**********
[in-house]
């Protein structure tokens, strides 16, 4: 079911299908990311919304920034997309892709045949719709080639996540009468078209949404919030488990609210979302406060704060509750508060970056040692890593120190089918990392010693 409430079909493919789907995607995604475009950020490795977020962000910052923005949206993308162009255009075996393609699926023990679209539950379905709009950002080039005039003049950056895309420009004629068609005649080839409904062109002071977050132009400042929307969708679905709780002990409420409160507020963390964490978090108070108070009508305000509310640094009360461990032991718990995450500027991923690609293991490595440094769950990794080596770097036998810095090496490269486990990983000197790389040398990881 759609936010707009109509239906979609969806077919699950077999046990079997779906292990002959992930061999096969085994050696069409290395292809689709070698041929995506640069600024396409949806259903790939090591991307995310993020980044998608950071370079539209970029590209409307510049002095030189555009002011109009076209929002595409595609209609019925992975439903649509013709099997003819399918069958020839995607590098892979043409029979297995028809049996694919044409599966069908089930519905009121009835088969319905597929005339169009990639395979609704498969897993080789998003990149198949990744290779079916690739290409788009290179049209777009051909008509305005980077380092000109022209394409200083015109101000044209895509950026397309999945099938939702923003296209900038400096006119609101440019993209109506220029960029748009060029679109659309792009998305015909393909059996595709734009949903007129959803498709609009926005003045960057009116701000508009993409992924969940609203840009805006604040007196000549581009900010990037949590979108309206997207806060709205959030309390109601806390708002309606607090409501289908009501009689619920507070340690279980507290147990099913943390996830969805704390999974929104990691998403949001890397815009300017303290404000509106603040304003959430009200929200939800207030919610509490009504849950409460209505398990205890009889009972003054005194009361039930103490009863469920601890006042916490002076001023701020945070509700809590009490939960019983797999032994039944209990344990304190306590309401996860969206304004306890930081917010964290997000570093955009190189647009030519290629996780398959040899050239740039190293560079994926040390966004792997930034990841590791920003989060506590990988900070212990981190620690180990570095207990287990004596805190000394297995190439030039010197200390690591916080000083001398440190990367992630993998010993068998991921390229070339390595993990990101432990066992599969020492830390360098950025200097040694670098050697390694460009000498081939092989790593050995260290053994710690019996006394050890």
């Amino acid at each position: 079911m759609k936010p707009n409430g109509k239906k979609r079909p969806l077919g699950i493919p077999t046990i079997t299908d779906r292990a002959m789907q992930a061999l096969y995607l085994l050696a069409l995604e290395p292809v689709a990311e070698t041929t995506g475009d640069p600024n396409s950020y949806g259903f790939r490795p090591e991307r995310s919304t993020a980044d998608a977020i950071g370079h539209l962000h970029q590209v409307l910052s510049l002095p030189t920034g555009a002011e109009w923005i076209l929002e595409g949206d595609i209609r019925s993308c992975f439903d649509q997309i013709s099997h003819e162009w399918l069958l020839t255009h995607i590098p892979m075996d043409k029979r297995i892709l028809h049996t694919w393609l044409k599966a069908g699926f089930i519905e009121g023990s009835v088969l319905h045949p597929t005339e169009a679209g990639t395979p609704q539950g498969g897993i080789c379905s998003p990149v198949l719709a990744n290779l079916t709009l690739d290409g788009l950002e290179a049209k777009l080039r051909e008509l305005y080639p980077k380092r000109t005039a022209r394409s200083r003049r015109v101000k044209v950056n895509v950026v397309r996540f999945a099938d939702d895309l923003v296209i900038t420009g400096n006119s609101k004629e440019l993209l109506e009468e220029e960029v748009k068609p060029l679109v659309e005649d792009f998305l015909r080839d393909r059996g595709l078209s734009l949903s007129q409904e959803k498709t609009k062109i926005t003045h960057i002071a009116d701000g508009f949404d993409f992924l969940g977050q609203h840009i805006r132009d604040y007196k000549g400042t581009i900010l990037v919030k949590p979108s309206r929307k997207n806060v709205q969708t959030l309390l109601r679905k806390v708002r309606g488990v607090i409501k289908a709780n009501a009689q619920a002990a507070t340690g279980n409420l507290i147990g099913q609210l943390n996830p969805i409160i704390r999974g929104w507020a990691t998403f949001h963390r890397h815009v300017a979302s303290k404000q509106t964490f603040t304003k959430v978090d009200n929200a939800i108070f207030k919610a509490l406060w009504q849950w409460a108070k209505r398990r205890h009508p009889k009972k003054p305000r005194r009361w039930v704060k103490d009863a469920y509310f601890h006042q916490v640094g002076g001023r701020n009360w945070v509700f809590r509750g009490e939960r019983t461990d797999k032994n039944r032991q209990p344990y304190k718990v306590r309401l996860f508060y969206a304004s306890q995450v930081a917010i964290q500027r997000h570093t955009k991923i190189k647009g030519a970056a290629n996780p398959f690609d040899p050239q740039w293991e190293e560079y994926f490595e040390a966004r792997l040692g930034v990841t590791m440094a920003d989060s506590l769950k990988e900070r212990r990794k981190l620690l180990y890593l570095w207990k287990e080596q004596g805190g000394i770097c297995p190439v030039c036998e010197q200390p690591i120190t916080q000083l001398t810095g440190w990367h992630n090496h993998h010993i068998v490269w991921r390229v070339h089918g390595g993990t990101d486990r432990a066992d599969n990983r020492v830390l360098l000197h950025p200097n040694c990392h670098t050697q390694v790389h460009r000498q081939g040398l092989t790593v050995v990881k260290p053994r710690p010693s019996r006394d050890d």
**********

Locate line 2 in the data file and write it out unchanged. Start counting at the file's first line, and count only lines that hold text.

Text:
């Protein structure tokens, strides 16, 4: 079911299908990311919304920034997309892709045949719709080639996540009468078209949404919030488990609210979302406060704060509750508060970056040692890593120190089918990392010693 409430079909493919789907995607995604475009950020490795977020962000910052923005949206993308162009255009075996393609699926023990679209539950379905709009950002080039005039003049950056895309420009004629068609005649080839409904062109002071977050132009400042929307969708679905709780002990409420409160507020963390964490978090108070108070009508305000509310640094009360461990032991718990995450500027991923690609293991490595440094769950990794080596770097036998810095090496490269486990990983000197790389040398990881 759609936010707009109509239906979609969806077919699950077999046990079997779906292990002959992930061999096969085994050696069409290395292809689709070698041929995506640069600024396409949806259903790939090591991307995310993020980044998608950071370079539209970029590209409307510049002095030189555009002011109009076209929002595409595609209609019925992975439903649509013709099997003819399918069958020839995607590098892979043409029979297995028809049996694919044409599966069908089930519905009121009835088969319905597929005339169009990639395979609704498969897993080789998003990149198949990744290779079916690739290409788009290179049209777009051909008509305005980077380092000109022209394409200083015109101000044209895509950026397309999945099938939702923003296209900038400096006119609101440019993209109506220029960029748009060029679109659309792009998305015909393909059996595709734009949903007129959803498709609009926005003045960057009116701000508009993409992924969940609203840009805006604040007196000549581009900010990037949590979108309206997207806060709205959030309390109601806390708002309606607090409501289908009501009689619920507070340690279980507290147990099913943390996830969805704390999974929104990691998403949001890397815009300017303290404000509106603040304003959430009200929200939800207030919610509490009504849950409460209505398990205890009889009972003054005194009361039930103490009863469920601890006042916490002076001023701020945070509700809590009490939960019983797999032994039944209990344990304190306590309401996860969206304004306890930081917010964290997000570093955009190189647009030519290629996780398959040899050239740039190293560079994926040390966004792997930034990841590791920003989060506590990988900070212990981190620690180990570095207990287990004596805190000394297995190439030039010197200390690591916080000083001398440190990367992630993998010993068998991921390229070339390595993990990101432990066992599969020492830390360098950025200097040694670098050697390694460009000498081939092989790593050995260290053994710690019996006394050890």